All five of these frameworks:

  • embrace the diverse nature of school communities,
  • recognize students learn in different ways, and
  • seek to support learners to achieve the most they possibly can.

While they have much in common, the frameworks are also distinct. It is their combined practice that ensures the engagement of all learners with the provincial curriculum.

Envisioning Change

The practices of exclusion, segregation, integration and to some extent, inclusion,   envision a “majority” and “others”. By contrast, a teaching to diversity model as represented in the Responsive Teaching and Learning Policy, envisions all individuals as unique learners with curriculum and educator practice being flexible and responsive to learner variability. Such a shift in thinking and practice ensures:

  • professional  learning, not simply student learning, is part of the collaborative conversation,
  • a recognition of the relationship between collected data on student learning and the teaching response, and
  • an understanding of how to design and plan for diverse learning opportunities and the factors to consider when determining the best environment for teaching and learning to occur.

Moving a large organizational structure towards responsive teaching and learning is a significant challenge. Key to the success of the change is the effective adoption and implementation of the frameworks above (universal design for learning, differentiated instruction, the tiered approach to learning, and special education) supported by strong and collaborative professional practice.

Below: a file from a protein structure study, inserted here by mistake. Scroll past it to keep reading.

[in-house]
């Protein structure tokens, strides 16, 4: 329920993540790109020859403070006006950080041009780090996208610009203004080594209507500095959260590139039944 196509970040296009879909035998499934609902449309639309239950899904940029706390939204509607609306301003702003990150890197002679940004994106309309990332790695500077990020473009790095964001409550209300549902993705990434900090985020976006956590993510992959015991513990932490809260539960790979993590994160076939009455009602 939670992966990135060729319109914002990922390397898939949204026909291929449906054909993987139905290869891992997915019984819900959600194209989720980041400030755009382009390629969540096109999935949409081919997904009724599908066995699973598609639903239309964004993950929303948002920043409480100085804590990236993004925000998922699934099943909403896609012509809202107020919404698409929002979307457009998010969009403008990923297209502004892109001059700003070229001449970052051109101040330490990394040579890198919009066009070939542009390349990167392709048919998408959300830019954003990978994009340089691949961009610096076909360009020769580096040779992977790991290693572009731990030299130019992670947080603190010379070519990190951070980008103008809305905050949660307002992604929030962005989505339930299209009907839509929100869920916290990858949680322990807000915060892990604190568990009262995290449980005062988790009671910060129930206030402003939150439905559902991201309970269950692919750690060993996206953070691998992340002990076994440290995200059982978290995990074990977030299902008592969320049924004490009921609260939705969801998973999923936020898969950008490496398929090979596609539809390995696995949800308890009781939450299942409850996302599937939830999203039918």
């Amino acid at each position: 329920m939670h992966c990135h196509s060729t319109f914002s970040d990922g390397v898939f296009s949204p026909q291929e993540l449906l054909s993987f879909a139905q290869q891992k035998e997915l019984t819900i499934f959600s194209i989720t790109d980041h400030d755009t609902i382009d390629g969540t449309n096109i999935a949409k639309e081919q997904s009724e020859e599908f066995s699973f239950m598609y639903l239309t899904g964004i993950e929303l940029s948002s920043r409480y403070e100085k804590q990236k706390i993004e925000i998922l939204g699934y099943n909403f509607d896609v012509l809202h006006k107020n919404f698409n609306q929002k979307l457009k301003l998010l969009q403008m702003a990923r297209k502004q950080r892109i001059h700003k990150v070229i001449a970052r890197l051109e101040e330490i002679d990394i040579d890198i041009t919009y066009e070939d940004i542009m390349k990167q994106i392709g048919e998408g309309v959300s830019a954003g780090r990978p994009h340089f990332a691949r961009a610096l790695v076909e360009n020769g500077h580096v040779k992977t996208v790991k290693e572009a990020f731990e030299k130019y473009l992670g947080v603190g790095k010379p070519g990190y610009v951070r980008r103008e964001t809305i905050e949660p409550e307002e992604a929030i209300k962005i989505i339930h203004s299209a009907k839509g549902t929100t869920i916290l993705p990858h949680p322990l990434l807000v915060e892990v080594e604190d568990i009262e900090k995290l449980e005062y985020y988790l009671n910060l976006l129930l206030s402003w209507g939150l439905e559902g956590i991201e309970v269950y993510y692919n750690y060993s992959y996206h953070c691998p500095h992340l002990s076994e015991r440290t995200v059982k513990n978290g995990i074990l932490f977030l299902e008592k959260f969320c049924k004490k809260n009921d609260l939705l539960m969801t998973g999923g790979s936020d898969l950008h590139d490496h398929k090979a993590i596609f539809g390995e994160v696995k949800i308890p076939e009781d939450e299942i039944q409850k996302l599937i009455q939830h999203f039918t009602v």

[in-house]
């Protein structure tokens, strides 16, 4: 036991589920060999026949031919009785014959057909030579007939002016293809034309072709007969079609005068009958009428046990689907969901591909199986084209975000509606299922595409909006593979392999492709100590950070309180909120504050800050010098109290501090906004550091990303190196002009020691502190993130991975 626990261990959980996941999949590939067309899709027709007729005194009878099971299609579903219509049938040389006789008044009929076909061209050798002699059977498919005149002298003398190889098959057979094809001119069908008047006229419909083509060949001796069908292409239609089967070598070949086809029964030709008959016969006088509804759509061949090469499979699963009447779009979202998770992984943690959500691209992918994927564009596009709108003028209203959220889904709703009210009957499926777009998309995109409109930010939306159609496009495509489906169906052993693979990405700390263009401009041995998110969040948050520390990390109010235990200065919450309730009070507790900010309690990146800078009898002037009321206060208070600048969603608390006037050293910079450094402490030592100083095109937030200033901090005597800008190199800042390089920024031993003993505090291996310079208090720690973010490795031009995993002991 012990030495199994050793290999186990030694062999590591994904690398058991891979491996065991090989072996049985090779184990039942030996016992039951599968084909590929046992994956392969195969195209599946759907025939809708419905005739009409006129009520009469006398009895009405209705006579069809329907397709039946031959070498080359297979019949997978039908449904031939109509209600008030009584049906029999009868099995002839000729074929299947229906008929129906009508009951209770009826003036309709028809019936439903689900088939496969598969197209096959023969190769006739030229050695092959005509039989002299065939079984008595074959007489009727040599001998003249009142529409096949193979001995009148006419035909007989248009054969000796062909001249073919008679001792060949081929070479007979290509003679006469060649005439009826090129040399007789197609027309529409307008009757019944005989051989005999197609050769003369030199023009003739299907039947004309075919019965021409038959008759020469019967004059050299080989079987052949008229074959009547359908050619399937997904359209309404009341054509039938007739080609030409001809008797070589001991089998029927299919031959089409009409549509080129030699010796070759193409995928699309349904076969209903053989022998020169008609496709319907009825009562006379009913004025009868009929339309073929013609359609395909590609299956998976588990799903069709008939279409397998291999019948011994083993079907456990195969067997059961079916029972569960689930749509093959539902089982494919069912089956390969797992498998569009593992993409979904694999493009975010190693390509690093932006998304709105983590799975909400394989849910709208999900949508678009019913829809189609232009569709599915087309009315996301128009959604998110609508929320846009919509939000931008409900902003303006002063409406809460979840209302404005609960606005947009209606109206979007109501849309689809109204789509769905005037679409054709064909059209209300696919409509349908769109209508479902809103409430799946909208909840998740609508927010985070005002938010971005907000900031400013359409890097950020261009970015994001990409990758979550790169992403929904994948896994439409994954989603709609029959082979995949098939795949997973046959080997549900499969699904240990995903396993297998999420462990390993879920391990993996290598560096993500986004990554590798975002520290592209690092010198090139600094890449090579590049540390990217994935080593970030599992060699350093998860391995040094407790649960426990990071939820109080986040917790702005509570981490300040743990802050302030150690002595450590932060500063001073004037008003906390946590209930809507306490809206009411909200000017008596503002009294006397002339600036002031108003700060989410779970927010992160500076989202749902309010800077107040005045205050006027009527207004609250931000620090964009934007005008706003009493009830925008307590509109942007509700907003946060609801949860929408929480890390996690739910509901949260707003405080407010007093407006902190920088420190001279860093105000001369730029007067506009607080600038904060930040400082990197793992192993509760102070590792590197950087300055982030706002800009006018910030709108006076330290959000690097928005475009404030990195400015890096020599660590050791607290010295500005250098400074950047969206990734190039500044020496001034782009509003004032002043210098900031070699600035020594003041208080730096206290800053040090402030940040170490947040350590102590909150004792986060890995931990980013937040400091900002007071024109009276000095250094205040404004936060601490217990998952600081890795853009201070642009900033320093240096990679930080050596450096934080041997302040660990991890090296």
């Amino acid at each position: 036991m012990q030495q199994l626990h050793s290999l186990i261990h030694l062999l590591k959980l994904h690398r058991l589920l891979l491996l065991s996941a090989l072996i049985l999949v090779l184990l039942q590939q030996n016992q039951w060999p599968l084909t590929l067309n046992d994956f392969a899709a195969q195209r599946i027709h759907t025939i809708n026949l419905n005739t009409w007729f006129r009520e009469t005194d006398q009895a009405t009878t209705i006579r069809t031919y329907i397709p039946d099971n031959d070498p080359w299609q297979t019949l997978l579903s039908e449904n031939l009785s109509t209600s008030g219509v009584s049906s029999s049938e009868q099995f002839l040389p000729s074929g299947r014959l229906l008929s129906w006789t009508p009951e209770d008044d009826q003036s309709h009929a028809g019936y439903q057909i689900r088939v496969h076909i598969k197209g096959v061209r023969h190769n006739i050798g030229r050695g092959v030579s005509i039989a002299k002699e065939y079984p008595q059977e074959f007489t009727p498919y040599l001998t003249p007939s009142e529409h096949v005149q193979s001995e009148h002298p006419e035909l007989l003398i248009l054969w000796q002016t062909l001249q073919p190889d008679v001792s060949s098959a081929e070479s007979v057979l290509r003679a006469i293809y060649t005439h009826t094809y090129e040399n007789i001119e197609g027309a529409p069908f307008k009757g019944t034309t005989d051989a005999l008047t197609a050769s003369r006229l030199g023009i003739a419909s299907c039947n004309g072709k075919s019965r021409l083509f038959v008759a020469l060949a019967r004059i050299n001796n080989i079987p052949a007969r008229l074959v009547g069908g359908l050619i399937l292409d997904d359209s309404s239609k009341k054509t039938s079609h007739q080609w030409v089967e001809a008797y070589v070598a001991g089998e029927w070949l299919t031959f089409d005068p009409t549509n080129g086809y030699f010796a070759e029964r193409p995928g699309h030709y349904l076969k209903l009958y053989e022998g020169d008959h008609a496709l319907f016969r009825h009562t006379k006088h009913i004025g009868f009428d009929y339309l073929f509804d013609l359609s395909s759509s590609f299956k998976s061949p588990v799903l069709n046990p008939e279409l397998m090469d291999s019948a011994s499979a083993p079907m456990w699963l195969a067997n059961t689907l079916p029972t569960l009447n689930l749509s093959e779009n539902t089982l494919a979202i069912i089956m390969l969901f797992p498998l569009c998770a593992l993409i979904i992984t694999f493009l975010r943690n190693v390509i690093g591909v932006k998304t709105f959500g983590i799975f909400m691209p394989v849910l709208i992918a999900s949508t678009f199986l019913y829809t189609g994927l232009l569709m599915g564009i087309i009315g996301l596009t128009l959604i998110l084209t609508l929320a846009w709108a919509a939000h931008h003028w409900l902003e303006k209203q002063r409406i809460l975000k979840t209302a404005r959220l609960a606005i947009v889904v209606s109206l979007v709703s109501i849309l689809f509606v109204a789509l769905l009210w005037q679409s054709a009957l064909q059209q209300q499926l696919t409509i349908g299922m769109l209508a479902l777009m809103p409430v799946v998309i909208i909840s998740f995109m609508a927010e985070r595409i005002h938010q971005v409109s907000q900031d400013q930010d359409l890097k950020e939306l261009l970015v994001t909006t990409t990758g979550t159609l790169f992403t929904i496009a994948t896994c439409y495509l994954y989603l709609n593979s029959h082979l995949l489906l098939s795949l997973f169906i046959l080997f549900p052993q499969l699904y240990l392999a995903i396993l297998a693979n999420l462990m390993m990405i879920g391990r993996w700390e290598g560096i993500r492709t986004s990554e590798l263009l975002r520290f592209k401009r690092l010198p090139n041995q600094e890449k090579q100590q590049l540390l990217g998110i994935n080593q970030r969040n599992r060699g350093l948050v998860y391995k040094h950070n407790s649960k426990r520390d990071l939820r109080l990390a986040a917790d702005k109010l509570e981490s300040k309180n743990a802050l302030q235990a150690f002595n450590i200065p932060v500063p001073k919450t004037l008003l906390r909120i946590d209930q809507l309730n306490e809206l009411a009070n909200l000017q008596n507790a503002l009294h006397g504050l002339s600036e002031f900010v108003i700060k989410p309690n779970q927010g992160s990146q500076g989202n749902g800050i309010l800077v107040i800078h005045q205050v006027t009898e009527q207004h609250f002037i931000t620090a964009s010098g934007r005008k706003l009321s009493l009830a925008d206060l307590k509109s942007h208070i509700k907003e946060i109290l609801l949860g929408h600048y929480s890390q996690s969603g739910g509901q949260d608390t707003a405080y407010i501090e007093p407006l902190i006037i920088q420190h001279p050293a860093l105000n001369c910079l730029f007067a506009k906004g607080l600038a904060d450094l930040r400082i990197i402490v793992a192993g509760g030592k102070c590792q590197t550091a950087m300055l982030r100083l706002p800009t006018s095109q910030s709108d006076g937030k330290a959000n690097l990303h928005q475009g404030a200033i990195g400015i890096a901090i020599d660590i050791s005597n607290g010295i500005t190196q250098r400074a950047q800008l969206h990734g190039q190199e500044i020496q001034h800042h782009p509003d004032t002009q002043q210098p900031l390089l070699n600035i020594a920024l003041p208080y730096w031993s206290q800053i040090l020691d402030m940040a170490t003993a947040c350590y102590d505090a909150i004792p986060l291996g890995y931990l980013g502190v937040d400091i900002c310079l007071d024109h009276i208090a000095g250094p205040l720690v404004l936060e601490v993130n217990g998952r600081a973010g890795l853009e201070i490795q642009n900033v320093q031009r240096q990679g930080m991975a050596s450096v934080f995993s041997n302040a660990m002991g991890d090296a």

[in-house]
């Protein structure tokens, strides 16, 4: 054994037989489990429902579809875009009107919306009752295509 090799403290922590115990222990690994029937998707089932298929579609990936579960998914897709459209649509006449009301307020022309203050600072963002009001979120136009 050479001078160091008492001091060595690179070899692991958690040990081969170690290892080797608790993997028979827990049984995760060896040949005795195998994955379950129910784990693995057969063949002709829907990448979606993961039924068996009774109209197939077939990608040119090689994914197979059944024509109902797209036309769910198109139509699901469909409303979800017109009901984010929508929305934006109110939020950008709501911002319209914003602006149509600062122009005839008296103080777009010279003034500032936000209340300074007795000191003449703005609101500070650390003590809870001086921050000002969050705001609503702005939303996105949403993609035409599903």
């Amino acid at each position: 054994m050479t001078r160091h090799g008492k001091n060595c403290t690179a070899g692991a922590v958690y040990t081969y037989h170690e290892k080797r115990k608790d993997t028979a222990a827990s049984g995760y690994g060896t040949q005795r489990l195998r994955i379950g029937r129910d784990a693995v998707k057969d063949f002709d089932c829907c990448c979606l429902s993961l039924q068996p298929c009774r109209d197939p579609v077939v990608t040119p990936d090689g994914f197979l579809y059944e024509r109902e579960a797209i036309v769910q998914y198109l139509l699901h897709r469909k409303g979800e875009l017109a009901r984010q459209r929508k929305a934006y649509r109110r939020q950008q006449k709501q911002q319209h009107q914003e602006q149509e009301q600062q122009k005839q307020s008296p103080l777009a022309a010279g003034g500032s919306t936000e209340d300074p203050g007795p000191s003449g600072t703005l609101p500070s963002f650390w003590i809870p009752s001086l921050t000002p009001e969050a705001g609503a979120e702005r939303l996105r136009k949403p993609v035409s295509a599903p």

Implementing the Change

The engagement of all learners with their curriculum as envisioned through the Responsive Teaching and Learning Policy requires communication between all stakeholders within education. This includes communication between the organizational structures of the department of education, the school districts, and schools. 

How to clearly communicate and implement the large-scale change represented by the Responsive Teaching and Learning Policy is a continuing challenge facing schools, districts, and the Department of Education in Newfoundland and Labrador today.

A significant shift in practice requires teachers to not only learn new things, but to try them out in their classrooms and reflect on their experiences. Both the Responsive Teaching and Learning Policy and the School Development framework provide the structure for school-based teams of teachers to meet regularly to review student data and plan instruction. Through this collaborative process, educators learn from each other and identify areas where further professional learning may be necessary. Learning needs are shared with the school administration and district staff as part of the school development process.The end result of this learning and collaboration is an understanding of changes necessary for new practice and improved student achievement.

Educational leaders at the department of education, within the school districts and at the school level are tasked with acknowledging and ensuring that the professional learning needs of educators are supported. The provision of professional learning and the transfer of information within the system depends on effective communication at all levels. When many people handle the message, there is a risk that the intent of the communication will not be clearly understood by all participants. To ensure that the message is clear and schools are best positioned to implement policy and change, leaders at all levels need to be participants in ongoing, collaborative conversations as well. Only together, through collaboration and conversation, can a large system attain significant philosophical and pedagogical change.

By: Carolyn Wheeler Scott and Denise King